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How Your Microbiome Is Made—and How It Informs Your Lifelong Health

Your body is an ecosystem that is home to trillions of microbes that are crucial to your wellbeing. Here's how your microbiome is formed and how you can support it.

12 minutes

26 Citations

It seems that, practically every week, a new study comes out linking the bacteria living in your gut to some surprising new aspect of health or disease—from Parkinson’s to alopecia.1,2 But if your microbiome determines your health, what determines your microbiome? Unlike the set of genes you’re born with, the microbiome is dynamic, presenting a uniquely powerful opportunity to take health into your own hands.

To fully grasp this power, you’ll need to understand that your body is an ecosystem. Trillions of bacteria from hundreds of different species live on and within you, and an ever-growing body of research shows that the makeup of this community—your microbiome—can impact nearly every aspect of health, at every stage of life. In a radical departure from medicine’s traditional view of bacteria as pathogens, parasites, or invaders to be vanquished, we’re coming to understand that our microbial partners represent an essential component of our biology: a whole second genome that’s almost as important for health as your 23 pairs of chromosomes. 

So what’s behind this paradigm shift? Why has science suddenly woken up to the fact that most bacteria are friend, not foe? And if a healthy and harmonious microbiome is really an essential prerequisite for proper immune, hormonal, cognitive, and metabolic health, how could we have gone so long without realizing it?

The answer is that, until recently, we didn’t have the tools to understand where these bacteria come from, what they can do, and how the choices we make shape this invisible jungle inside us. In fact, understanding where your microbiome comes from is the first step in recognizing the fundamental agency you have over your body.

Planting the Seeds: Your Microbes As Family ‘Heirlooms’

When we talk about our microbes as “partners,” that isn’t just a turn of phrase. In actuality, a lot of your most important bacteria are human-unique species. These microbes need us to survive and thrive (and vice versa). Before the development of gene-sequencing technology, there was no way for us to know that many of our microbes aren’t found anywhere on Earth besides the human body, which means we can only get them from other humans. Incredibly, some of these species are found in almost every healthy human, no matter where in the world they’re from—implying that these bacteria are “heirlooms” that have been passed down from generation to generation since the dawn of humankind, and maybe even before.3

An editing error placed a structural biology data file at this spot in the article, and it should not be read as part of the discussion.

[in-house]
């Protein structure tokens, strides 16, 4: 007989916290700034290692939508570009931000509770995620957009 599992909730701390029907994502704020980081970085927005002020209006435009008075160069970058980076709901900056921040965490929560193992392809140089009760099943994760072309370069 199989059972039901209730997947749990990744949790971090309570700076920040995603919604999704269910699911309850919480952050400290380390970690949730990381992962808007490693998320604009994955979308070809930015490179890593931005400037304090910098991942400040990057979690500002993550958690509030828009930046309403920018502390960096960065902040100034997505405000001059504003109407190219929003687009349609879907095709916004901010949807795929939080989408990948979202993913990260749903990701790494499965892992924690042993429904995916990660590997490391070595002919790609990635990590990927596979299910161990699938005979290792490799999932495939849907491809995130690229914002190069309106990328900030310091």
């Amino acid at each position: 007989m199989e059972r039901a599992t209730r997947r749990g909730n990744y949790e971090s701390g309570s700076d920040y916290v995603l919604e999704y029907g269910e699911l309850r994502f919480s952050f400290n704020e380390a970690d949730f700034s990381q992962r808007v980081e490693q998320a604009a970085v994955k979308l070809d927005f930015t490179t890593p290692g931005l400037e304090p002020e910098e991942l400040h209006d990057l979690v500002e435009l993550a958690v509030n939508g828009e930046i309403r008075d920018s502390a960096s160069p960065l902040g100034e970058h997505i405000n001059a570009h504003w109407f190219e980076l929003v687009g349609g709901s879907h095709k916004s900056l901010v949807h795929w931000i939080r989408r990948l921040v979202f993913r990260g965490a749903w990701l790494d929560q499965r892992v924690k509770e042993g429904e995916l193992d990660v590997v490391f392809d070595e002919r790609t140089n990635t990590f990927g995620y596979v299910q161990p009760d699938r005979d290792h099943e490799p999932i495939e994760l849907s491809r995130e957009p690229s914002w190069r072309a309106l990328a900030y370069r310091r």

The process of acquiring these bacteria is called “seeding,” and it starts early in life. While the womb itself is largely a sterile “bubble,” the minute a mother’s water breaks, the baby is exposed to bacteria.4 From that moment on, there’s no such thing as “clean”—only the right kind of dirty—so a lot of work goes into seeding a child’s body with symbiotic microbes that will help them thrive.

Some members of our microbiome have been inherited from our ancestors, passed down through thousands of generations. 

Birth: The Truth About Vaginal Seeding’

Before a human is born, their body is largely free of microbes, but it can’t stay that way for long. Our insides are warm, wet, dark, and full of nutrients—in other words, the perfect environment for bacteria to thrive. As a result, all it takes is a few cells of the right bacteria finding their way to the right spot in order for a community to establish itself.

Naturally, the first and most important source of bacteria that a newborn is exposed to is its mother. For a long time, it was thought that the bacteria in a woman’s vagina were key to establishing the child’s gut microbiome, but new research has since called this assumption into question.5  

The notion originated with the observation that children born by cesarean section tend to have different gut bacteria from their vaginally born counterparts, and that they’re more prone to diseases like ulcerative colitis, celiac, and even asthma.6 It’s easy to see why this led people to conclude that C-section babies’ lack of exposure to the vaginal microbiome was responsible. But scientists now think that this is more likely due to factors such as the use of antibiotics during C-section procedures, which can impact the child’s microbiome via its impact on the mother’s microbiome, interrupting the transmission of key bacteria (those aforementioned “heirlooms”) that are supposed to be inherited during the first few months of life, as we’ll get into below.